That is my latest project. He is a white Rasta youth who came to Jamaica a couple of years ago to do dubplates for a sound system thing in California and other places but he also told he was a producer. So around the middle of last year he gave me a CD with about 12 rhythms saying I could voice any one I liked. One was a Dennis Brown, the first track on the album called This Loving Feeling. I went to the studio with him just to voice that one track and he wanted about two hours just to make sure the tune came out good. Now I am a very good writer as Fatis would tell people so when he gave me the 12 rhythms I wrote 12 songs for those rhythms in two days. So when I went to the studio I told James I had songs for all the rhythms but he wasn't too enthused about spending money for studio time so he said we could start off with one.

So you just did it anyway?
I didn't even get an advance. What I do when I sing songs for people is I can get up to a thousand dollars and at least five hundred. "Fred Locks" he kind of stuttered, "I don't really give advances but I would like to try to spend the money on promoting the song so I you want to do it do it but if not we'll just do the one song". But the vibes were so right and the spirits blend. So I went in the studio and ended up saying "Next!! Next!" and ended up doing seven songs in less than three hours. He was so excited he couldn't believe it. So he went back to America and sent me down some money for just two hours to do another five songs and because it was the vibes I did voice the next five songs in about three hours at a different studio. So that was how the album came about and I liked the work because he put some nice background vocals and overdubbed instruments on the songs. It's not released yet. He is coming to Jamaica on Sunday. One of the tracks was just mastered because I wasn't pleased about the voice. So I did it over and he just remixed and remastered it.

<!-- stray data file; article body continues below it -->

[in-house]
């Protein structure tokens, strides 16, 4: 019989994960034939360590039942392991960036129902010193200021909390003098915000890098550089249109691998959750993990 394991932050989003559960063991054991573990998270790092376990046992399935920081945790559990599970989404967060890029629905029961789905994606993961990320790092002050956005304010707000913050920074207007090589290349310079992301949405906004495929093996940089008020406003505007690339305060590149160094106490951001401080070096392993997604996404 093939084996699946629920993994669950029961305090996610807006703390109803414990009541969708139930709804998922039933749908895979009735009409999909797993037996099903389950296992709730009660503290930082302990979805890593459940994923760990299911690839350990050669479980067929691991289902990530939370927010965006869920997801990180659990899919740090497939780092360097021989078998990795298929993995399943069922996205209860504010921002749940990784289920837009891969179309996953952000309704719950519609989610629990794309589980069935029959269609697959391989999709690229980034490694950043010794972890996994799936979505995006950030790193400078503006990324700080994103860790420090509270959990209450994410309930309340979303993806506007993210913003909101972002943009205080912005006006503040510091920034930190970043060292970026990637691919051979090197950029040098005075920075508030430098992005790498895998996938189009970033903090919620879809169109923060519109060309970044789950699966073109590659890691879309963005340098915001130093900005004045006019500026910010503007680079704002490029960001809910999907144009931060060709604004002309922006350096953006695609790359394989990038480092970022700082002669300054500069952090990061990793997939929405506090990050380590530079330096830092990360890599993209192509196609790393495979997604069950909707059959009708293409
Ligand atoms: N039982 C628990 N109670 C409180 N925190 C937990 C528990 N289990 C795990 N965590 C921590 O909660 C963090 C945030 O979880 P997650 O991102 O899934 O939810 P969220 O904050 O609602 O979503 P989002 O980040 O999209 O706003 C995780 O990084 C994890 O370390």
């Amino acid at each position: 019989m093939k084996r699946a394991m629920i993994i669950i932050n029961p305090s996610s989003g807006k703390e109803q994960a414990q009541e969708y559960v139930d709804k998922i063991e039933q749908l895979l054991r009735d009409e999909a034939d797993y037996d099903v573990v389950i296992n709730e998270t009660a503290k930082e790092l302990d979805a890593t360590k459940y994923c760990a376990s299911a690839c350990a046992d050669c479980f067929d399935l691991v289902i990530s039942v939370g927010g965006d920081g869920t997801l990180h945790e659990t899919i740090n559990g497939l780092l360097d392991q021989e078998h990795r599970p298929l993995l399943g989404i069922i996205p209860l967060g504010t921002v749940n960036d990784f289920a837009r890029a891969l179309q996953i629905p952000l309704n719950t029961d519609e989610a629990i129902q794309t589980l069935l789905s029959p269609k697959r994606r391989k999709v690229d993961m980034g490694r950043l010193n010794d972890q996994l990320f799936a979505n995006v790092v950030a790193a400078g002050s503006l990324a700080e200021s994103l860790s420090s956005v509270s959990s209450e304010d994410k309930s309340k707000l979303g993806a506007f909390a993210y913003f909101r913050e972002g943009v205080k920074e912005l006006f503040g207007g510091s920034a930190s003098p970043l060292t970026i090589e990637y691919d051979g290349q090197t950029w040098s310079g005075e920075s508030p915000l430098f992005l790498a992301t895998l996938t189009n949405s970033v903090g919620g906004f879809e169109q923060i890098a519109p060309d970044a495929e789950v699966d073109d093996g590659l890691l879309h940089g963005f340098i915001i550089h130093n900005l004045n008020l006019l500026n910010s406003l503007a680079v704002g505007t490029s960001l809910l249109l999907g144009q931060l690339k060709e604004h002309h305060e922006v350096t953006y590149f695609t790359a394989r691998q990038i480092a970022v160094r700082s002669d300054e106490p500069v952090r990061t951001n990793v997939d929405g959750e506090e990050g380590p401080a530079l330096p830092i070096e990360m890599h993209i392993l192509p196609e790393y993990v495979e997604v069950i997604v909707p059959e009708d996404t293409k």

It sounds like you must have some other albums on the go then...
I am doing an album for myself where I co-produce all the songs. It's with a brethren who I grew up with and he has started to produce and I co-produce and helped pay the studio rate and everything and decided to put them together for an album. Jah D Fearon who is a longtime keyboardist from Studio 1 days gave me six rhythms to voice and I took them to the studio and voiced and added things - so then I added their names as co-producers. But then I put those songs on a hard drive and when I went to my brethren's studio to voice the last few songs and some error he made or something on my hard drive now means the hard drive won't open for a couple of months now! (laughs) And because my other bredda was using the hard drive it's got thousands of other people's songs on too. I have a lot of things in the pipeline. A lot of producers who I have done work for have given me songs I have done for them to put together so I have about five or six albums of finished work. But I wanted to bring out the album I was producing myself so that has got messed up a bit.


you can also read the entire interview plus album-review with James Lord (producer) interview in this digital magazine: